Five Great Motorcycles for Shorter Riders

Proof that good things come in small two-wheeled packages.

Best bikes for short riders
The Triumph Street Twin hearkens back to days when most bikes were a universally good fit with narrow, low-ish saddles, and logically positioned footpegs. Through the years, as motorcycles have become more specialized, evolving into distinct categories, that one-size-fits-all characteristic has become harder to achieve. Bikes like the Street Twin bring it back.Photo: Motorcyclist

As a kid, I was really short, or as my grandfather, a hog farmer from Western Ohio, so colorfully put it, "pecker high to a short duck." He qualified this by telling me, "you're tall enough for your feet to hit the ground, and that's all that matters." When you're the shortest kid in school and the perennial last pick in gym class, the sarcastic remarks of an old man offer little consolation. However, the first time I straddled my brother's Honda CBR600F Hurricane and both feet hit the ground, I had to laugh. My grandfather's words took on a whole new meaning. For the motorcyclist, if you're tall enough for your feet to hit the ground, then you're tall enough. Period.

Thankfully, there are a lot of great bikes for shorter riders. Here are five of our favorites.

Indian Scout
Indian Scout
That sculpted tank and cast frame/radiator cradle give the Scout a muscular, “hewn from one piece” feel.Photo: Motorcyclist

Cruising with Universal Appeal: With its narrow leather saddle and 25.3-inch seat height, the Indian Scout is one of the lowest bikes in its category (even the little Honda Grom has a taller perch at 30-inches). Not only that, the Scout's low center of gravity makes it easy to get it off the sidestand and maneuver at low speeds. Indian specifically designed the Scout with people from 5'4"–6' in mind, so ergonomically it's a good fit if you're looking for a feet-forward cruiser. The Scout also happens to be one of those bikes that has universal likeability, making it great for beginning motorcyclists and experienced riders alike, and even the occasional non-cruiser rider.

Scout Price: $11,299
Scout Sixty Price: $8,999

Ducati Scrambler
Ducati Scrambler
No frills, upright bars, and sweet V-twin motor will have you reaching for the keys. Perfect for meandering summer evening rides. Or picking up a few groceries. Or commuting. You get the picture.Photo: Motorcyclist

A Short Duck?…: The ever-expanding line of Ducati Scramblers is a great place to look for a bike for the inseam challenged. If you can look past the marketing hype, the Scrambler, as a bike, doesn't take itself too seriously. Really, it's an "archetypal motorcycle" with a desmo twin, upright bars, and a squishy seat. Ask a little kid to draw a picture of a motorcycle, and it'll kind of look like a Scrambler (but with misshapen wheels, obviously). It scores well on the accessibility factor with its relatively low weight and low seat height (the Desert Sled is nearly three inches taller, however), which makes it easy to back out of the garage and go for a spin.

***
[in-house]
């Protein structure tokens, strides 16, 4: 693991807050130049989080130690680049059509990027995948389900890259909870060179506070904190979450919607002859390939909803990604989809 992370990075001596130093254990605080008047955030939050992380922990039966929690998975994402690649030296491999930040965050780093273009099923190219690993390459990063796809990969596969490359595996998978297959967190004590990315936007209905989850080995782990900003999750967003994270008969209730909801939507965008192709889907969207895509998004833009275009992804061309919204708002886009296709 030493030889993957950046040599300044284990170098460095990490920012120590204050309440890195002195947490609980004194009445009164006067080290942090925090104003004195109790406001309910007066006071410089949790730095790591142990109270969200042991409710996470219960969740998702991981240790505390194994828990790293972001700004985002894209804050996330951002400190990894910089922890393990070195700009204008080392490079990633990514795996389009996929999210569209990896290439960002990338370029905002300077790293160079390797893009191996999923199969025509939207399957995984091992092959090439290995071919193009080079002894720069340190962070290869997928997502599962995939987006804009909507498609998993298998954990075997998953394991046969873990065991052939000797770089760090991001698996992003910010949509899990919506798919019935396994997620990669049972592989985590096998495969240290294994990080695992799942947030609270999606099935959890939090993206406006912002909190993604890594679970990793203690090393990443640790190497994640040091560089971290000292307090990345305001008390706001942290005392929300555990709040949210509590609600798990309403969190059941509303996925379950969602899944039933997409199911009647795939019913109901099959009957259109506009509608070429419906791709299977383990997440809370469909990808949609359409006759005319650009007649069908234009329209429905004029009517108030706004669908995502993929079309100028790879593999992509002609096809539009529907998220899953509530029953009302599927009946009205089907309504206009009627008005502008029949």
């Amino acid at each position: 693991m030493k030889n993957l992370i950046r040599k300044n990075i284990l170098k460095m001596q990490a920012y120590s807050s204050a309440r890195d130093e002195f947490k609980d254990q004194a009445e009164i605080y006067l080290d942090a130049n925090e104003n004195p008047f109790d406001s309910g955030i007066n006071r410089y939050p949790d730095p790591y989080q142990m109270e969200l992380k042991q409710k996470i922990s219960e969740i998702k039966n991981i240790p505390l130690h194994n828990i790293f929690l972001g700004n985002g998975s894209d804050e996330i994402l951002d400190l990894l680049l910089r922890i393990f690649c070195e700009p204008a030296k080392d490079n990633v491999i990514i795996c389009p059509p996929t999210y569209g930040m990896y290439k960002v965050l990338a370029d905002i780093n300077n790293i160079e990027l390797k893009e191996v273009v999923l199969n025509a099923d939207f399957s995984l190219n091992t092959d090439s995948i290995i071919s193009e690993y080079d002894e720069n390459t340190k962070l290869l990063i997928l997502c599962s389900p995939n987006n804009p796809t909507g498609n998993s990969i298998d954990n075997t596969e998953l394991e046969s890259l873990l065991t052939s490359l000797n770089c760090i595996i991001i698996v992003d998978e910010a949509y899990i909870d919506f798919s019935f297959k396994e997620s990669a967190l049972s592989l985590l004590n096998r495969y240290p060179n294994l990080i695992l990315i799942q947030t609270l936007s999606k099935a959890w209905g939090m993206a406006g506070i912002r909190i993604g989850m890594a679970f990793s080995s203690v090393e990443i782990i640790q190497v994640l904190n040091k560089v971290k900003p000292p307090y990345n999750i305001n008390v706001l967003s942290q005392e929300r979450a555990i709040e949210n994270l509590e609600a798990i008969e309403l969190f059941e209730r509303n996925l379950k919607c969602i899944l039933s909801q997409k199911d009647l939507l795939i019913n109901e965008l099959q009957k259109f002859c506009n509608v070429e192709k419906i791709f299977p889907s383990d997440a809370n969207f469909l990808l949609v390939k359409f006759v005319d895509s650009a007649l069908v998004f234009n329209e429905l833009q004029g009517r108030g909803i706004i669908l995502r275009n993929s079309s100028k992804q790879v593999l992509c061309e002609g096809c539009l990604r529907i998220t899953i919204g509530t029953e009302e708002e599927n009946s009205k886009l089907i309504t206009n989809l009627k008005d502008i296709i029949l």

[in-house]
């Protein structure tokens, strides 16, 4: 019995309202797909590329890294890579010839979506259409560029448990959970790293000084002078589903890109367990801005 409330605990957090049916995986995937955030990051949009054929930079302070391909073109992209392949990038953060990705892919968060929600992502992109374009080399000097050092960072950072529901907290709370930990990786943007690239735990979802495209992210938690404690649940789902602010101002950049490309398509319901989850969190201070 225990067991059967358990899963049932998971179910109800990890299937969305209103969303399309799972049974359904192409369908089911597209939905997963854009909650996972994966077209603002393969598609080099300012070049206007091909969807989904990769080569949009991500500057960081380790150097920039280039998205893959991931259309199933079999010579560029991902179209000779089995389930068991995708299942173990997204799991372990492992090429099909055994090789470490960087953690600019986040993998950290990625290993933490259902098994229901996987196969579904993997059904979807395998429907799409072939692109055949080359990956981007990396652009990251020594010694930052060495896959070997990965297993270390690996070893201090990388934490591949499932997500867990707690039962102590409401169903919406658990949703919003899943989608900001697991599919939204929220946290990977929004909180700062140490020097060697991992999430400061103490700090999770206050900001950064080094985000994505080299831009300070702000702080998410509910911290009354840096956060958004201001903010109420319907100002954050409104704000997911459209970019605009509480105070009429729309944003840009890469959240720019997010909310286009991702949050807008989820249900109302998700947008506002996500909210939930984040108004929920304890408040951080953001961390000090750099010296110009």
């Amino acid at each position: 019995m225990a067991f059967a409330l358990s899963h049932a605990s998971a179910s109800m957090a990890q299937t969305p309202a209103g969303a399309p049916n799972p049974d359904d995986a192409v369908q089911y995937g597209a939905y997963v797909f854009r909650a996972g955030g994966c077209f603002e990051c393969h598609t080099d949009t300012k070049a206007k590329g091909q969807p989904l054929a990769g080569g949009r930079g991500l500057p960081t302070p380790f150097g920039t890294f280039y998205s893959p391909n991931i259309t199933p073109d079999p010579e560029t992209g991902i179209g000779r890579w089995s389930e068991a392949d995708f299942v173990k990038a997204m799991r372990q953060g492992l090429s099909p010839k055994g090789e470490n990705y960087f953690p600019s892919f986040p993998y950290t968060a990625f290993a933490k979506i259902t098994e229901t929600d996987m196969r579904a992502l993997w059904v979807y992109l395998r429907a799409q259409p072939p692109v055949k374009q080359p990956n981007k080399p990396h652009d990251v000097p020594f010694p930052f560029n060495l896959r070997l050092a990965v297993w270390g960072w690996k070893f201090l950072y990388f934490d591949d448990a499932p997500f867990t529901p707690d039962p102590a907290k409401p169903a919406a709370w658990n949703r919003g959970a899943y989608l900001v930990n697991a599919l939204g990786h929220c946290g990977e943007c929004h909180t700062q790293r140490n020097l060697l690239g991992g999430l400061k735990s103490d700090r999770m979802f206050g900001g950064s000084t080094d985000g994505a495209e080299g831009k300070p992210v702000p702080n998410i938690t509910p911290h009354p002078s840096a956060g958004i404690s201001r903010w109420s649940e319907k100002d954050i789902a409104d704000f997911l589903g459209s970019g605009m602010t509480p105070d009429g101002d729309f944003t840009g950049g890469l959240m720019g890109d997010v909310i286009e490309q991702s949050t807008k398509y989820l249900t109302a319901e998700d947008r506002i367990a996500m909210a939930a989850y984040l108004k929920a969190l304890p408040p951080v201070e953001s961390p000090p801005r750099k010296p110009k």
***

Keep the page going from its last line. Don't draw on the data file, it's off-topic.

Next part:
Scrambler Icon Price: $8,895

Yamaha YZF-R3
Yamaha R3
The R3 has a strong YZF family resemblance without trying too hard to prove that it fits in. Its rider triangle is less cramped than its racier siblings too. Nice little sportbike.Photo: Julia LaPalme

Diminu-racer: Yamaha's diminutive R3 is a versatile machine ready for track duty (with some modification) or as an entry-level sportbike. When a machine can serve such distinct purposes without major sacrifices, you know it's doing something right. In this case, it's the light weight, low seat-height, stylish silhouette, and lively parallel twin engine that hit the right notes. Flat-footing at stop lights and dragging knee at the track has never looked so good for so little (see price below).

Price: $4,999

Triumph Bonneville Street Twin
Triumph Speed Twin
Yes, the Triumph Street Twin looks cool parked outside a café, but don’t let that fool you. It wants to be ridden.Photo: Motorcyclist

Modern Classic: If you're thinking about tapping into the retro-cool world of Triumph's Bonneville line, consider the Street Twin. It features a 29.5-inch seat height, compared to the 30.9-inch seat of the Bonneville T120, and is also 57 pounds lighter than the T120. Rather than the 1200cc engine of the T120, the Street Twin uses a 900cc parallel twin. It's another classic and compelling machine from the English brand. Waxed cotton jacket sold separately.

Price: $9,000

KTM Duke 690
KTM 690 Duke
The 690 Duke’s single-cylinder engine sits jewel-like in its trellis frame. Uniquely KTM.Photo: Motorcyclist

Be Geoff Duke: With a 33-inch seat height, the 690 Duke is by far the tallest bike here, but it's also the lightest at just 327 pounds (dry). So if you're on your tip-toes, the bike's feather weight will keep you feeling in control. Besides, what's cooler than one whopping 690cc piston throwing itself around beneath you? Even though the 690 is thoroughly modern, its single-cylinder engine gets us all nostalgic for a time (well before our time) when racing circuits were booming with the sounds of the most famous Duke cruising to victory on a Norton Manx.

Price: $8,999